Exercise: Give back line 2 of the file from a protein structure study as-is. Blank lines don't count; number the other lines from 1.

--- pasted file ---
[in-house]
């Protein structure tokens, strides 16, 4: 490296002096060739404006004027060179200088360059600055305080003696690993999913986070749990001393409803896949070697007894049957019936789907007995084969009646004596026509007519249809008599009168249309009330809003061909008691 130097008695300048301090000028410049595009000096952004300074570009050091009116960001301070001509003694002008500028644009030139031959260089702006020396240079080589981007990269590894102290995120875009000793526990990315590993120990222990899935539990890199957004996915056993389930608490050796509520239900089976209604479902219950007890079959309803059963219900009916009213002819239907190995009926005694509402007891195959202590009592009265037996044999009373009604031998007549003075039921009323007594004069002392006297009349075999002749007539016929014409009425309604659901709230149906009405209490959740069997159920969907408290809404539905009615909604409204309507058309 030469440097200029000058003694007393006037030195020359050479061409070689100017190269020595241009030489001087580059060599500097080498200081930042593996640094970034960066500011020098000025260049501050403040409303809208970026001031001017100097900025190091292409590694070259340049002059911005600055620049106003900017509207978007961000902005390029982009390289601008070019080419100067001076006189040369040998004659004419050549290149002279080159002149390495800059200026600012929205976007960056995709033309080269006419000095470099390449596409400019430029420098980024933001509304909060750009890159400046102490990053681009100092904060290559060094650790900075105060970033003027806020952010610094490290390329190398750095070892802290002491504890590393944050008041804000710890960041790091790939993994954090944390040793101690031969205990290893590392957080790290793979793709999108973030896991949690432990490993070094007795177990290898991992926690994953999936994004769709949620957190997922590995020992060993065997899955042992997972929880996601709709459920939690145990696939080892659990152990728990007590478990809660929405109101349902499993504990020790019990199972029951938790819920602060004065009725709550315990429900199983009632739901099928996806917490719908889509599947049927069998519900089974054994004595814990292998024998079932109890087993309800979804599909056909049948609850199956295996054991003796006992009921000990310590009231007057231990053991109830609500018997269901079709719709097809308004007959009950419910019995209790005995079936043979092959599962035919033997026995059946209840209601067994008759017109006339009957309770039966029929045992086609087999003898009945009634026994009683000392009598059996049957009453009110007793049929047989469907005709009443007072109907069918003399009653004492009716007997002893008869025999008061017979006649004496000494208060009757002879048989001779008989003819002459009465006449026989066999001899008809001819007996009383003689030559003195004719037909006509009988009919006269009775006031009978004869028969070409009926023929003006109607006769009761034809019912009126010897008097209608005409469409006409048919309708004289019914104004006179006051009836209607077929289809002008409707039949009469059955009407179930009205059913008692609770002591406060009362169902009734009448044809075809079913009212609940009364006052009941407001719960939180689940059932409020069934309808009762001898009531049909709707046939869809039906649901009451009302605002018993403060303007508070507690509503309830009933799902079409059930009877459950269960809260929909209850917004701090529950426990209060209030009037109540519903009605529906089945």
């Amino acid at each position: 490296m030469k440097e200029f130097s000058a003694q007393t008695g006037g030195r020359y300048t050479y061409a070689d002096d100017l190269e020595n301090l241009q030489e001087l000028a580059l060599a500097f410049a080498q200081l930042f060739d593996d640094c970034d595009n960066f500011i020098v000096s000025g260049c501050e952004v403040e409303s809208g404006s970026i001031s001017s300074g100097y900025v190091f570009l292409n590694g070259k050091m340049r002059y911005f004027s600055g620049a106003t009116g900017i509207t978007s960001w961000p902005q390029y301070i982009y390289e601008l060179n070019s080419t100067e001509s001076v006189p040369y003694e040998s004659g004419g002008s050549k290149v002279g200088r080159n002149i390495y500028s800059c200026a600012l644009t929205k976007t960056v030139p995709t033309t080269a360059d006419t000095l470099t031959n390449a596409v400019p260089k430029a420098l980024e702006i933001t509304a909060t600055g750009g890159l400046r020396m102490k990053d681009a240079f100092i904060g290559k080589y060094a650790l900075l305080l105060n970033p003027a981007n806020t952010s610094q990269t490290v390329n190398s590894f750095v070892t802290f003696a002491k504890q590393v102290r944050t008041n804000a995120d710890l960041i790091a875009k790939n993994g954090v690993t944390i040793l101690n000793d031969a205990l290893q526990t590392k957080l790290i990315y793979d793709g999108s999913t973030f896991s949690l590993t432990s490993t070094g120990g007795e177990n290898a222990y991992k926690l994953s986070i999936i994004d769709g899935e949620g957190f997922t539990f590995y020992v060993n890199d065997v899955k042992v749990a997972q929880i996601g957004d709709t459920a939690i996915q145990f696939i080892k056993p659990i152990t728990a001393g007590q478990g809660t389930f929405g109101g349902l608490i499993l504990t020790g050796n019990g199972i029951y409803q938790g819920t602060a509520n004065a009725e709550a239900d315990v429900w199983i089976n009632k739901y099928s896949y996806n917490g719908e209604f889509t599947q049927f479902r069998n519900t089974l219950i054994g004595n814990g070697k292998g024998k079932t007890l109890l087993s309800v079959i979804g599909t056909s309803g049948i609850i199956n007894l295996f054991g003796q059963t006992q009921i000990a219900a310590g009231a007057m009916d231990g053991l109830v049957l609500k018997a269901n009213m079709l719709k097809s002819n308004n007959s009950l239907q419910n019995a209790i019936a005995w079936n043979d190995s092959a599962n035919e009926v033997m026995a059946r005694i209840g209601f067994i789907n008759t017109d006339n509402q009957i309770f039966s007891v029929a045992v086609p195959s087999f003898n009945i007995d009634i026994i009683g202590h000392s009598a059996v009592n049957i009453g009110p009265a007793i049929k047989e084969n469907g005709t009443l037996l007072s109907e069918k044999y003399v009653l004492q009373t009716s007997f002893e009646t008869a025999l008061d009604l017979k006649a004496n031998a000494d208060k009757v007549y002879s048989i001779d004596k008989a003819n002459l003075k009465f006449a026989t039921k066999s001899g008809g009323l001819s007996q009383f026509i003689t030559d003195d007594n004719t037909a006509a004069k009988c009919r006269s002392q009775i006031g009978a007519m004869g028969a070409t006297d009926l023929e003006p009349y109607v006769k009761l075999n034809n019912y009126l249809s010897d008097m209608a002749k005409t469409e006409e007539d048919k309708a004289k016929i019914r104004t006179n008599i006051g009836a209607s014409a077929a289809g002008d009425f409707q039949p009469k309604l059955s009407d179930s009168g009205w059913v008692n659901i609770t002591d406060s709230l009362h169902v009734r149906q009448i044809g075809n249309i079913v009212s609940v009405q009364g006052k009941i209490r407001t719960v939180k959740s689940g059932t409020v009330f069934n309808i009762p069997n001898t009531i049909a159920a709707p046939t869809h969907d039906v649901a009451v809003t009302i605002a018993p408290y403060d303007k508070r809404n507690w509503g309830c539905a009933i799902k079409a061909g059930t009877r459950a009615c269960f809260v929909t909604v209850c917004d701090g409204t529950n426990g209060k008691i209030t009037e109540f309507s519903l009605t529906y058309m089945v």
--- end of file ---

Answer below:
């Protein structure tokens, strides 16, 4: 490296002096060739404006004027060179200088360059600055305080003696690993999913986070749990001393409803896949070697007894049957019936789907007995084969009646004596026509007519249809008599009168249309009330809003061909008691 130097008695300048301090000028410049595009000096952004300074570009050091009116960001301070001509003694002008500028644009030139031959260089702006020396240079080589981007990269590894102290995120875009000793526990990315590993120990222990899935539990890199957004996915056993389930608490050796509520239900089976209604479902219950007890079959309803059963219900009916009213002819239907190995009926005694509402007891195959202590009592009265037996044999009373009604031998007549003075039921009323007594004069002392006297009349075999002749007539016929014409009425309604659901709230149906009405209490959740069997159920969907408290809404539905009615909604409204309507058309 030469440097200029000058003694007393006037030195020359050479061409070689100017190269020595241009030489001087580059060599500097080498200081930042593996640094970034960066500011020098000025260049501050403040409303809208970026001031001017100097900025190091292409590694070259340049002059911005600055620049106003900017509207978007961000902005390029982009390289601008070019080419100067001076006189040369040998004659004419050549290149002279080159002149390495800059200026600012929205976007960056995709033309080269006419000095470099390449596409400019430029420098980024933001509304909060750009890159400046102490990053681009100092904060290559060094650790900075105060970033003027806020952010610094490290390329190398750095070892802290002491504890590393944050008041804000710890960041790091790939993994954090944390040793101690031969205990290893590392957080790290793979793709999108973030896991949690432990490993070094007795177990290898991992926690994953999936994004769709949620957190997922590995020992060993065997899955042992997972929880996601709709459920939690145990696939080892659990152990728990007590478990809660929405109101349902499993504990020790019990199972029951938790819920602060004065009725709550315990429900199983009632739901099928996806917490719908889509599947049927069998519900089974054994004595814990292998024998079932109890087993309800979804599909056909049948609850199956295996054991003796006992009921000990310590009231007057231990053991109830609500018997269901079709719709097809308004007959009950419910019995209790005995079936043979092959599962035919033997026995059946209840209601067994008759017109006339009957309770039966029929045992086609087999003898009945009634026994009683000392009598059996049957009453009110007793049929047989469907005709009443007072109907069918003399009653004492009716007997002893008869025999008061017979006649004496000494208060009757002879048989001779008989003819002459009465006449026989066999001899008809001819007996009383003689030559003195004719037909006509009988009919006269009775006031009978004869028969070409009926023929003006109607006769009761034809019912009126010897008097209608005409469409006409048919309708004289019914104004006179006051009836209607077929289809002008409707039949009469059955009407179930009205059913008692609770002591406060009362169902009734009448044809075809079913009212609940009364006052009941407001719960939180689940059932409020069934309808009762001898009531049909709707046939869809039906649901009451009302605002018993403060303007508070507690509503309830009933799902079409059930009877459950269960809260929909209850917004701090529950426990209060209030009037109540519903009605529906089945």